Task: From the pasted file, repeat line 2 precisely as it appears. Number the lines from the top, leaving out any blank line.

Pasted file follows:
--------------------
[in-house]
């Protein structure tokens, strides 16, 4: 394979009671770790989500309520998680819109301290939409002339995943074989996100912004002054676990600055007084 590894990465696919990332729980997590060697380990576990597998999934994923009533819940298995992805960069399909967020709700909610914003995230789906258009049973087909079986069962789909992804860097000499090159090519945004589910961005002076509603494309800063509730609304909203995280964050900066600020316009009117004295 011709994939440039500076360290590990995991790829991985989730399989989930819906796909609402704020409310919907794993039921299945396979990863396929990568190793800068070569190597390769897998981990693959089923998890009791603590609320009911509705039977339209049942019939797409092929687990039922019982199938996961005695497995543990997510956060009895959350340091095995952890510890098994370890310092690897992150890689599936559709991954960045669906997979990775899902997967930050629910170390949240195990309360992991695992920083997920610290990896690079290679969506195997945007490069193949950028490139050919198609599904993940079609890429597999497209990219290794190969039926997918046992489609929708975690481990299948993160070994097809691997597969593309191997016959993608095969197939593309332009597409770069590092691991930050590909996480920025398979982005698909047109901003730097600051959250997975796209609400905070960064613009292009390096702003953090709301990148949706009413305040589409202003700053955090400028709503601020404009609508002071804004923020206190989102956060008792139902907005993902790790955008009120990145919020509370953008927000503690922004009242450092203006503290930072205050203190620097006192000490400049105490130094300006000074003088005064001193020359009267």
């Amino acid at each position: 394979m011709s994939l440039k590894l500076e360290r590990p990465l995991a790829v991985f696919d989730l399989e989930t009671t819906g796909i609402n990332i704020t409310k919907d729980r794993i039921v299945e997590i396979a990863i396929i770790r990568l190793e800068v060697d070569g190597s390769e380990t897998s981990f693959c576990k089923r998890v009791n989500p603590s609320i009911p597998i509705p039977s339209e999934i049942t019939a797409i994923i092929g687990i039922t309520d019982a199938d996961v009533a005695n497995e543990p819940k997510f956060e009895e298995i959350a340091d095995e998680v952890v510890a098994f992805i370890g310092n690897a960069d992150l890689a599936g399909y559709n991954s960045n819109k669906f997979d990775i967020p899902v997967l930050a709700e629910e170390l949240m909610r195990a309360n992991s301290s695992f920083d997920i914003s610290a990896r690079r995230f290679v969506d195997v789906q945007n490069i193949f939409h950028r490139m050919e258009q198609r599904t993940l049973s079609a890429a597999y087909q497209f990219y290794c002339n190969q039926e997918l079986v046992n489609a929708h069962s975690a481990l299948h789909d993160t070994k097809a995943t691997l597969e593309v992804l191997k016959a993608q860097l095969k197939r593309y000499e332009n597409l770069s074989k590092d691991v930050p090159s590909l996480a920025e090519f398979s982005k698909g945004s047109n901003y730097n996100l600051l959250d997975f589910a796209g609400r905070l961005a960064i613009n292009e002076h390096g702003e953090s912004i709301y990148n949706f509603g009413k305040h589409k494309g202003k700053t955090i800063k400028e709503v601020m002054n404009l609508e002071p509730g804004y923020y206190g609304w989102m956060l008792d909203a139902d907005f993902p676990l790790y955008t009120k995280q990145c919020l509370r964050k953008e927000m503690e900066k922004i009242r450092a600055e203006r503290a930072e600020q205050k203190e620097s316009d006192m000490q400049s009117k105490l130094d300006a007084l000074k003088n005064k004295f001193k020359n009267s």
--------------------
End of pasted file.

């Protein structure tokens, strides 16, 4: 394979009671770790989500309520998680819109301290939409002339995943074989996100912004002054676990600055007084 590894990465696919990332729980997590060697380990576990597998999934994923009533819940298995992805960069399909967020709700909610914003995230789906258009049973087909079986069962789909992804860097000499090159090519945004589910961005002076509603494309800063509730609304909203995280964050900066600020316009009117004295 011709994939440039500076360290590990995991790829991985989730399989989930819906796909609402704020409310919907794993039921299945396979990863396929990568190793800068070569190597390769897998981990693959089923998890009791603590609320009911509705039977339209049942019939797409092929687990039922019982199938996961005695497995543990997510956060009895959350340091095995952890510890098994370890310092690897992150890689599936559709991954960045669906997979990775899902997967930050629910170390949240195990309360992991695992920083997920610290990896690079290679969506195997945007490069193949950028490139050919198609599904993940079609890429597999497209990219290794190969039926997918046992489609929708975690481990299948993160070994097809691997597969593309191997016959993608095969197939593309332009597409770069590092691991930050590909996480920025398979982005698909047109901003730097600051959250997975796209609400905070960064613009292009390096702003953090709301990148949706009413305040589409202003700053955090400028709503601020404009609508002071804004923020206190989102956060008792139902907005993902790790955008009120990145919020509370953008927000503690922004009242450092203006503290930072205050203190620097006192000490400049105490130094300006000074003088005064001193020359009267």